After gold was discovered on nearby Columbia Mountain in 1902, the town of Goldfield, NV ranked as one of the biggest and brightest mining towns in the west. In its boom year of 1906, the town’s mines produced $11 million in gold. A year later in 1907, the mines were generating close to $10,000.00 a day.
The earthquake-proof, four story, 154-room Goldfield Hotel was built on top of an abandoned gold mine in 1908 for $500,000.00. Being the finest lodging between Denver and San Francisco, the hotel was known as “The Gem in the Desert.”
When it opened in 1908, the hotel boasted an Otis elevator then considered the most modern lift of its kind West of the Mississippi. The Goldfield Hotel’s crystal chandeliers, elegant, mahogany-trimmed lobby with black leather upholstery, gold leaf ceilings and gilded columns rivaled the best hotels in San Francisco.
In an era when few homes or businesses had telephones or carpets, the extravagant hotel featured a sophisticated switchboard and a telephone in every guestroom. Meals were “exquisite European cuisine,” featuring oysters, quail and squid. Patrons came for dinner attired in formal clothing – black tie and tails and ball gowns
Once the largest city in Nevada, Goldfield was connected to the rest of the United States by five railroads and with Goldfield’s mines producing more than $10,000.00 a day at their peak, the town’s five banks thrived. Goldfield even had several mining stock exchanges and three newspapers. As the town boomed, its leaders were considering bringing in a trolley to run through downtown.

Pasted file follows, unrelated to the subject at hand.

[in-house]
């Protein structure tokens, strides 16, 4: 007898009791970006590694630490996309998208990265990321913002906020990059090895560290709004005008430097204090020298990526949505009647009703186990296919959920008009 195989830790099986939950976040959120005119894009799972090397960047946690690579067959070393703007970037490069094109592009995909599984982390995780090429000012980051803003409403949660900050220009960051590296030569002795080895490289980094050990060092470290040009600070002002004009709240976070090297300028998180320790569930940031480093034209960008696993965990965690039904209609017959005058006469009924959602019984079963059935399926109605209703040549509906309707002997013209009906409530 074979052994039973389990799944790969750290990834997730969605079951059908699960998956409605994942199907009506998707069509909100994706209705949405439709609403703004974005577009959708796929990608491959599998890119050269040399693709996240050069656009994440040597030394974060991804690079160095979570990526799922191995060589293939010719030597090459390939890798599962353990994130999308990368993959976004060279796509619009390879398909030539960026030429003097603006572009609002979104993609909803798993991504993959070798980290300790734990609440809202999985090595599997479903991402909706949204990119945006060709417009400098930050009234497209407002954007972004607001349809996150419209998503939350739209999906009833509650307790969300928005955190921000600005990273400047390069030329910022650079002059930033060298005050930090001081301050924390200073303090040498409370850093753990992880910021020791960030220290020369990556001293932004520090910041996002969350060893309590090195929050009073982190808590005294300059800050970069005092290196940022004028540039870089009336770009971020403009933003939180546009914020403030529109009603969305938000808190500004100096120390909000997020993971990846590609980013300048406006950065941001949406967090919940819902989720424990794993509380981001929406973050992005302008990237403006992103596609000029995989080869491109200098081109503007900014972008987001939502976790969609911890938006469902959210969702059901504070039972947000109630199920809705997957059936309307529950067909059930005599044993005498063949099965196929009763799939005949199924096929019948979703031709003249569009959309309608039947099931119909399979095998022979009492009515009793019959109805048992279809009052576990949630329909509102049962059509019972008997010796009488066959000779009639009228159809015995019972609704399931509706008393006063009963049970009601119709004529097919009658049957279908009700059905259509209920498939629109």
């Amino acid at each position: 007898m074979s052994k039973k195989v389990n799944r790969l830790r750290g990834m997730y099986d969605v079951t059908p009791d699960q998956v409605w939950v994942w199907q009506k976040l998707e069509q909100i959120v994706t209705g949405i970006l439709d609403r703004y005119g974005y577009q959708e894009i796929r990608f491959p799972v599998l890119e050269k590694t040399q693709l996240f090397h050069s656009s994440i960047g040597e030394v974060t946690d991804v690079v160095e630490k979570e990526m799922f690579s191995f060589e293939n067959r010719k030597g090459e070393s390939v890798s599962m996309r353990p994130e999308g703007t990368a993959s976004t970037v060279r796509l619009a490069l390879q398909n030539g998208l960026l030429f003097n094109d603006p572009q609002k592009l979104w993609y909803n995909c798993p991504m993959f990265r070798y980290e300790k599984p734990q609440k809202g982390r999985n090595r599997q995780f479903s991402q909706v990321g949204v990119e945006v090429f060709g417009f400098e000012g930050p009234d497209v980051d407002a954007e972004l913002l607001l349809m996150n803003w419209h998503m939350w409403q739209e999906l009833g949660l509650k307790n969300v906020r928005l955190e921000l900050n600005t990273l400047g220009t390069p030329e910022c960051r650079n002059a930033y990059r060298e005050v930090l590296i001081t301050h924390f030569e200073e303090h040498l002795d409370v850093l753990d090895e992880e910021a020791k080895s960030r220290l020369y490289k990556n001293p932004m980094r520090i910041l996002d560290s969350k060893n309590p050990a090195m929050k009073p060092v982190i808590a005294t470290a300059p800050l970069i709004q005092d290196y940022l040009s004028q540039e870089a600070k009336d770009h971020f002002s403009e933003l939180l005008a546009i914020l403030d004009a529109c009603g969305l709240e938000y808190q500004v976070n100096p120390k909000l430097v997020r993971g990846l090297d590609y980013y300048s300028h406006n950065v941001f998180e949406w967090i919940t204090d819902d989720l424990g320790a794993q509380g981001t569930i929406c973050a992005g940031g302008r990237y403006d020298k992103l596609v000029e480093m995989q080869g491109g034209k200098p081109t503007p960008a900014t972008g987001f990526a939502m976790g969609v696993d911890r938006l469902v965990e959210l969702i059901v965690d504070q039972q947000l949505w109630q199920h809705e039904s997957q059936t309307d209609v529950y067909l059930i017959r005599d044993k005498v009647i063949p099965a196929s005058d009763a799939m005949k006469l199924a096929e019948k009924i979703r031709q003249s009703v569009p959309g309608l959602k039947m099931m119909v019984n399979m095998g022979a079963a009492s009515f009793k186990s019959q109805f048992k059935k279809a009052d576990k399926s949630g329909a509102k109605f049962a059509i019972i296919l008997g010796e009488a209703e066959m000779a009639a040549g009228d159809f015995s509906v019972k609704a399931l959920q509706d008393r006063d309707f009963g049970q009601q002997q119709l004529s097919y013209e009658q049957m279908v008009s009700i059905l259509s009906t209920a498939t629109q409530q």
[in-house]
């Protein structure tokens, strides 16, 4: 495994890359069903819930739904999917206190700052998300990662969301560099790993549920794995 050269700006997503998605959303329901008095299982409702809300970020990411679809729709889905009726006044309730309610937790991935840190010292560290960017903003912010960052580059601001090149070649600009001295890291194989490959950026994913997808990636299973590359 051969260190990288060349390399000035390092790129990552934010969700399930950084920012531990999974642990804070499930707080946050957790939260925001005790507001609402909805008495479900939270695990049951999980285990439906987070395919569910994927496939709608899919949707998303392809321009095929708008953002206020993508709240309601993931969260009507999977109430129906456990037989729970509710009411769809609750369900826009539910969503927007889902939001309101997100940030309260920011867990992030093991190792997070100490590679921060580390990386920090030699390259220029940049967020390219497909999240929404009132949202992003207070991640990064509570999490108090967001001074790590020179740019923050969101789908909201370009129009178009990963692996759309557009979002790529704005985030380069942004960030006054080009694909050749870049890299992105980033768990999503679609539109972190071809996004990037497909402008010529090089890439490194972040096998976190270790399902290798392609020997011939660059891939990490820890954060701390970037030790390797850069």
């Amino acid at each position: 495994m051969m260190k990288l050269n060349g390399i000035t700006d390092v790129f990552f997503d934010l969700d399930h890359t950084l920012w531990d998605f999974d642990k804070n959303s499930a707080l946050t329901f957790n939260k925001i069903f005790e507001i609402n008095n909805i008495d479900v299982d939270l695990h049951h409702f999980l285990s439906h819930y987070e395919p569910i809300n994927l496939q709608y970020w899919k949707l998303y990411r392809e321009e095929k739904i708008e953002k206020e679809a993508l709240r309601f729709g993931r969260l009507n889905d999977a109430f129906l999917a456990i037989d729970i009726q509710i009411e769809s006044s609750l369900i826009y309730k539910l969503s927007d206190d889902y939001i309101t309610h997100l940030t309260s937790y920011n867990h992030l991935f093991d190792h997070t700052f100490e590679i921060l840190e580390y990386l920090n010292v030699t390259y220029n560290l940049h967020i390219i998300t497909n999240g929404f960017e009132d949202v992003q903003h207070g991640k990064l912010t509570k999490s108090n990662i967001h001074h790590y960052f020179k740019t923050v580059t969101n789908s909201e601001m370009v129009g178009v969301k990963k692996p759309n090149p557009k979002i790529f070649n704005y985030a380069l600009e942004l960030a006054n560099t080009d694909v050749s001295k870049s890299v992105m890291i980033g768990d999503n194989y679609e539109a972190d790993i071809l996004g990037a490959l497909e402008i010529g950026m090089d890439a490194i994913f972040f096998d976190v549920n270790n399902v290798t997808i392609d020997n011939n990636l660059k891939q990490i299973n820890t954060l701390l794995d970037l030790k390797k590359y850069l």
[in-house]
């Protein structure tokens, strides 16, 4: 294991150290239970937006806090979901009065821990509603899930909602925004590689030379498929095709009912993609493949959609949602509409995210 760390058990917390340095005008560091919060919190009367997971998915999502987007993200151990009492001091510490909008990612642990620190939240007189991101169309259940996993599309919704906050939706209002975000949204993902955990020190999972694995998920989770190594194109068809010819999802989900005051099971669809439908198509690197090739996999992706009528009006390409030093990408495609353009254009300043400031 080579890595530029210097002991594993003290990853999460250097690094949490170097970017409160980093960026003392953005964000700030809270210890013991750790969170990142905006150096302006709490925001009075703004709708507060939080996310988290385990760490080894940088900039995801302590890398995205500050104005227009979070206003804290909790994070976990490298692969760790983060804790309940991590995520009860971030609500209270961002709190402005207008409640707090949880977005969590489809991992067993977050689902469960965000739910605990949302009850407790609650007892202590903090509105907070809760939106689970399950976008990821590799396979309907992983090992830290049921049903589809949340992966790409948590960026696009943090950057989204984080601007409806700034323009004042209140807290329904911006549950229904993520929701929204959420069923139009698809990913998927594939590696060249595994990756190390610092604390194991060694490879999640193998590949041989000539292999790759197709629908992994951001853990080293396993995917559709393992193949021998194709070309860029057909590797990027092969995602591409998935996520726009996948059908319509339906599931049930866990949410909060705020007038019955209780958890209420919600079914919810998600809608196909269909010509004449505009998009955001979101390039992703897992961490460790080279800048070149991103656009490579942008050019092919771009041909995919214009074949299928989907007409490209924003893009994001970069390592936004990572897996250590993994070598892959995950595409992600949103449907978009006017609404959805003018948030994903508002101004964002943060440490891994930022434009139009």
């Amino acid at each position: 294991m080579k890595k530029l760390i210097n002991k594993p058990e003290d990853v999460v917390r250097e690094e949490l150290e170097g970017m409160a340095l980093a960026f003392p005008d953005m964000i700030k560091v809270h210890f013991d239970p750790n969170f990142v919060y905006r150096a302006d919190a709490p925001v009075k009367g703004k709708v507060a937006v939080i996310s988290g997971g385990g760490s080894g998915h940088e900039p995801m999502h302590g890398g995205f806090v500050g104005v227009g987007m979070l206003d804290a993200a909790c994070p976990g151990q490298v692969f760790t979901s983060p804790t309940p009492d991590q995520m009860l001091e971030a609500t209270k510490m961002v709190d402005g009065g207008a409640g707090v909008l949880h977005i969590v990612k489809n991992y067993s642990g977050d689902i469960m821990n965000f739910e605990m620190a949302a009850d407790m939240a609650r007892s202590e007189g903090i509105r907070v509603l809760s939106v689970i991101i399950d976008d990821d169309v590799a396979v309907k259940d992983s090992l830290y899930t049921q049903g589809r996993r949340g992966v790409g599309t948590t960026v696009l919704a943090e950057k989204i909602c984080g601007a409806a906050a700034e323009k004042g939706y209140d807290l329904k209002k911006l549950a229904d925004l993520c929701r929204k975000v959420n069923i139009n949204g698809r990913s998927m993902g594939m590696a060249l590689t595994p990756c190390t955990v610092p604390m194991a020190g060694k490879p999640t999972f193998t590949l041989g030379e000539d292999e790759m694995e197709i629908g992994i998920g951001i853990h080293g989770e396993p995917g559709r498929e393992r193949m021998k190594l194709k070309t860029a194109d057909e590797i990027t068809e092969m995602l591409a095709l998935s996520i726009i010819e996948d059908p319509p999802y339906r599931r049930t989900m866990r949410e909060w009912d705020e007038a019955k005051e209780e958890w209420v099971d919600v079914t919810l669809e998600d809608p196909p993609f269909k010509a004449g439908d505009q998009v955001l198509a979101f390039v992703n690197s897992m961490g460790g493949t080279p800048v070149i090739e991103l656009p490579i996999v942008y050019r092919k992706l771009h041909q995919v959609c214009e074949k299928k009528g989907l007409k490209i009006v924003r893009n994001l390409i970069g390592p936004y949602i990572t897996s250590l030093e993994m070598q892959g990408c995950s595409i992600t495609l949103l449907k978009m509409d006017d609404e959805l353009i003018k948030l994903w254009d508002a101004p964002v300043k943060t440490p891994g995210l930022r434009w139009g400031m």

But, as the mines bled dry, the city lost its allure and the once splendid Goldfield Hotel ceased operation in the 1920’s. During WW II, the military took it over and added a few improvements that included a grill in order to house Army-Air Force wives whose husbands were stationed and training in the nearby remote desert.
At the end of the War, the Goldfield Hotel was once again abandoned and boarded up. Then in the 1980’s, a well-to-do new owner began to pour millions of dollars into modernizing the hotel. His dream to open the former “Gem in the Desert” in all its original splendor went broke before completion. He lost ownership to back property taxes. Vandals carried off most of the newly installed bathroom and light fixtures, eventually taking all but the bare walls.
Today the town of Goldfield is home to fewer than 300 residents, although remains the seat of Esmeralda County, which at fewer than 1,000 residents, is Nevada’s most sparsely populated county. There is no gas station, no bank, no grocery store and much less a newspaper, a far cry from when the city was known as the “Queen of Camps,” for its more than 25, 000 residents.
The Forlorn Elizabeth Haunts
With its glorious past, the ill-fated hotel remains the most prominent symbol of Goldfield’s former glory. But contributing to its ghostlike mood is the fact much of the original luxurious woodwork has been destroyed by vandals. All of the old fixtures stripped away through the years by modern day gold seekers and sold.